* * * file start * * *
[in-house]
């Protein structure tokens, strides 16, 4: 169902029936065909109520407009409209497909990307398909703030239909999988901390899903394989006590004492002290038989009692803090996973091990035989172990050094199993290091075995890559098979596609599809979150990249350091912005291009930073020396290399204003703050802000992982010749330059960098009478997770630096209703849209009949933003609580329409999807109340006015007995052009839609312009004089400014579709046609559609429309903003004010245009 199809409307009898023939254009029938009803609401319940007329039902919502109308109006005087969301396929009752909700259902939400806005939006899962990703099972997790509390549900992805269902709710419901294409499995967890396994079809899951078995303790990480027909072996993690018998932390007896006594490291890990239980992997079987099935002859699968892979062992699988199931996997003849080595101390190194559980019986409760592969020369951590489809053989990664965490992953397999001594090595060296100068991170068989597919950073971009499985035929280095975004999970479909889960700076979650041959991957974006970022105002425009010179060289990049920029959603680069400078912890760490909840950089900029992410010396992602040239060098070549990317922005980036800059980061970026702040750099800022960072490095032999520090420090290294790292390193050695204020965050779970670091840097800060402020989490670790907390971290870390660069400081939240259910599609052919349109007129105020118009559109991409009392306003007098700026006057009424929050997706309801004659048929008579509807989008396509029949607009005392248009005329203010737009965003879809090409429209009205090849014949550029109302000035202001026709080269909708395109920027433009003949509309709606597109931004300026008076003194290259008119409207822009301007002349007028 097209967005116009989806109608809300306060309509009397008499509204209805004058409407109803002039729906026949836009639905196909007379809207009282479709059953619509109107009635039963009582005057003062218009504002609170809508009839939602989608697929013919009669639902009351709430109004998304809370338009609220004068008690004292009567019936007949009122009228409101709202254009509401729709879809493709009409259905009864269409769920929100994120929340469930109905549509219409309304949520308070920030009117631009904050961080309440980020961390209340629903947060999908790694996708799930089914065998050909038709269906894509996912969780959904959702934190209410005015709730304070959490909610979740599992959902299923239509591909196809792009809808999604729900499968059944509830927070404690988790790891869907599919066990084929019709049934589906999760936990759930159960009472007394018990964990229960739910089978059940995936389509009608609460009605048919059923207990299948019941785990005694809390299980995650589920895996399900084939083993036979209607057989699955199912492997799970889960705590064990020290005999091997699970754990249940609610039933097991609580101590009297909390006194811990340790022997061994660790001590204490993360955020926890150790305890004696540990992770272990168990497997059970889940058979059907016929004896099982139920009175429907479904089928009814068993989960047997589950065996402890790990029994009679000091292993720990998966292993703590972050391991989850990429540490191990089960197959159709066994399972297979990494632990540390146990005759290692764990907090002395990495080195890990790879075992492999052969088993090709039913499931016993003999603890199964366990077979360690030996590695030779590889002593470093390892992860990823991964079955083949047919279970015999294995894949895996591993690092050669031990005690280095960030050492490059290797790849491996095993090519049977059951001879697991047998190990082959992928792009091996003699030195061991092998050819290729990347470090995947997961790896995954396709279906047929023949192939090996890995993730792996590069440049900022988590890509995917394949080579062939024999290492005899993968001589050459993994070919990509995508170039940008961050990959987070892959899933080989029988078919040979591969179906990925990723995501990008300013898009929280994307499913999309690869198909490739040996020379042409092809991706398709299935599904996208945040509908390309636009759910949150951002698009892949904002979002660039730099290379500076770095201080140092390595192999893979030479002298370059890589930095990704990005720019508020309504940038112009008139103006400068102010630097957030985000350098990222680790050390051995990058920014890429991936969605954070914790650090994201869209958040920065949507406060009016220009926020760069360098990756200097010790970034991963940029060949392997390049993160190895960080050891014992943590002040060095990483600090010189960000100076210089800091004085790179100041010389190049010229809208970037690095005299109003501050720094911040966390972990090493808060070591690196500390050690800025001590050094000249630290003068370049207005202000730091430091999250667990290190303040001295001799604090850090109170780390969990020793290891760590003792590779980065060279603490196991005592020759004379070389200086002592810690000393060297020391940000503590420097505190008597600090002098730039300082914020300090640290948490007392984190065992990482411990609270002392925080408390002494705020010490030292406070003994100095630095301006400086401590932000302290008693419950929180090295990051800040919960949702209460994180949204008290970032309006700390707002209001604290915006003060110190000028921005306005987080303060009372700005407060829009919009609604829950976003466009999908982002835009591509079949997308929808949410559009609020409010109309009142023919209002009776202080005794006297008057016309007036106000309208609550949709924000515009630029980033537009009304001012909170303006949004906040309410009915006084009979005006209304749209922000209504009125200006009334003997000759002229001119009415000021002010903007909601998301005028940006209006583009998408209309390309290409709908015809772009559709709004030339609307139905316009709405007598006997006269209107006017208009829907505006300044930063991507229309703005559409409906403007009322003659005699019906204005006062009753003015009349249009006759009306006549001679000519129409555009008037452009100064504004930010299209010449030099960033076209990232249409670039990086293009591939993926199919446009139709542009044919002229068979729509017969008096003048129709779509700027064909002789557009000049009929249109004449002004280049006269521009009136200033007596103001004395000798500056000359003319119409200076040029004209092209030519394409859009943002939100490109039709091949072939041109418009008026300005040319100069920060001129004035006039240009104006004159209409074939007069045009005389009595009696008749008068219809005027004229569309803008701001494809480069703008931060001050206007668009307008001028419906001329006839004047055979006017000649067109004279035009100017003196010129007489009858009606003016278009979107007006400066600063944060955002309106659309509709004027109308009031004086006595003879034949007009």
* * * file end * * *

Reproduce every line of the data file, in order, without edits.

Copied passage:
[in-house]
């Protein structure tokens, strides 16, 4: 169902029936065909109520407009409209497909990307398909703030239909999988901390899903394989006590004492002290038989009692803090996973091990035989172990050094199993290091075995890559098979596609599809979150990249350091912005291009930073020396290399204003703050802000992982010749330059960098009478997770630096209703849209009949933003609580329409999807109340006015007995052009839609312009004089400014579709046609559609429309903003004010245009 199809409307009898023939254009029938009803609401319940007329039902919502109308109006005087969301396929009752909700259902939400806005939006899962990703099972997790509390549900992805269902709710419901294409499995967890396994079809899951078995303790990480027909072996993690018998932390007896006594490291890990239980992997079987099935002859699968892979062992699988199931996997003849080595101390190194559980019986409760592969020369951590489809053989990664965490992953397999001594090595060296100068991170068989597919950073971009499985035929280095975004999970479909889960700076979650041959991957974006970022105002425009010179060289990049920029959603680069400078912890760490909840950089900029992410010396992602040239060098070549990317922005980036800059980061970026702040750099800022960072490095032999520090420090290294790292390193050695204020965050779970670091840097800060402020989490670790907390971290870390660069400081939240259910599609052919349109007129105020118009559109991409009392306003007098700026006057009424929050997706309801004659048929008579509807989008396509029949607009005392248009005329203010737009965003879809090409429209009205090849014949550029109302000035202001026709080269909708395109920027433009003949509309709606597109931004300026008076003194290259008119409207822009301007002349007028 097209967005116009989806109608809300306060309509009397008499509204209805004058409407109803002039729906026949836009639905196909007379809207009282479709059953619509109107009635039963009582005057003062218009504002609170809508009839939602989608697929013919009669639902009351709430109004998304809370338009609220004068008690004292009567019936007949009122009228409101709202254009509401729709879809493709009409259905009864269409769920929100994120929340469930109905549509219409309304949520308070920030009117631009904050961080309440980020961390209340629903947060999908790694996708799930089914065998050909038709269906894509996912969780959904959702934190209410005015709730304070959490909610979740599992959902299923239509591909196809792009809808999604729900499968059944509830927070404690988790790891869907599919066990084929019709049934589906999760936990759930159960009472007394018990964990229960739910089978059940995936389509009608609460009605048919059923207990299948019941785990005694809390299980995650589920895996399900084939083993036979209607057989699955199912492997799970889960705590064990020290005999091997699970754990249940609610039933097991609580101590009297909390006194811990340790022997061994660790001590204490993360955020926890150790305890004696540990992770272990168990497997059970889940058979059907016929004896099982139920009175429907479904089928009814068993989960047997589950065996402890790990029994009679000091292993720990998966292993703590972050391991989850990429540490191990089960197959159709066994399972297979990494632990540390146990005759290692764990907090002395990495080195890990790879075992492999052969088993090709039913499931016993003999603890199964366990077979360690030996590695030779590889002593470093390892992860990823991964079955083949047919279970015999294995894949895996591993690092050669031990005690280095960030050492490059290797790849491996095993090519049977059951001879697991047998190990082959992928792009091996003699030195061991092998050819290729990347470090995947997961790896995954396709279906047929023949192939090996890995993730792996590069440049900022988590890509995917394949080579062939024999290492005899993968001589050459993994070919990509995508170039940008961050990959987070892959899933080989029988078919040979591969179906990925990723995501990008300013898009929280994307499913999309690869198909490739040996020379042409092809991706398709299935599904996208945040509908390309636009759910949150951002698009892949904002979002660039730099290379500076770095201080140092390595192999893979030479002298370059890589930095990704990005720019508020309504940038112009008139103006400068102010630097957030985000350098990222680790050390051995990058920014890429991936969605954070914790650090994201869209958040920065949507406060009016220009926020760069360098990756200097010790970034991963940029060949392997390049993160190895960080050891014992943590002040060095990483600090010189960000100076210089800091004085790179100041010389190049010229809208970037690095005299109003501050720094911040966390972990090493808060070591690196500390050690800025001590050094000249630290003068370049207005202000730091430091999250667990290190303040001295001799604090850090109170780390969990020793290891760590003792590779980065060279603490196991005592020759004379070389200086002592810690000393060297020391940000503590420097505190008597600090002098730039300082914020300090640290948490007392984190065992990482411990609270002392925080408390002494705020010490030292406070003994100095630095301006400086401590932000302290008693419950929180090295990051800040919960949702209460994180949204008290970032309006700390707002209001604290915006003060110190000028921005306005987080303060009372700005407060829009919009609604829950976003466009999908982002835009591509079949997308929808949410559009609020409010109309009142023919209002009776202080005794006297008057016309007036106000309208609550949709924000515009630029980033537009009304001012909170303006949004906040309410009915006084009979005006209304749209922000209504009125200006009334003997000759002229001119009415000021002010903007909601998301005028940006209006583009998408209309390309290409709908015809772009559709709004030339609307139905316009709405007598006997006269209107006017208009829907505006300044930063991507229309703005559409409906403007009322003659005699019906204005006062009753003015009349249009006759009306006549001679000519129409555009008037452009100064504004930010299209010449030099960033076209990232249409670039990086293009591939993926199919446009139709542009044919002229068979729509017969008096003048129709779509700027064909002789557009000049009929249109004449002004280049006269521009009136200033007596103001004395000798500056000359003319119409200076040029004209092209030519394409859009943002939100490109039709091949072939041109418009008026300005040319100069920060001129004035006039240009104006004159209409074939007069045009005389009595009696008749008068219809005027004229569309803008701001494809480069703008931060001050206007668009307008001028419906001329006839004047055979006017000649067109004279035009100017003196010129007489009858009606003016278009979107007006400066600063944060955002309106659309509709004027109308009031004086006595003879034949007009």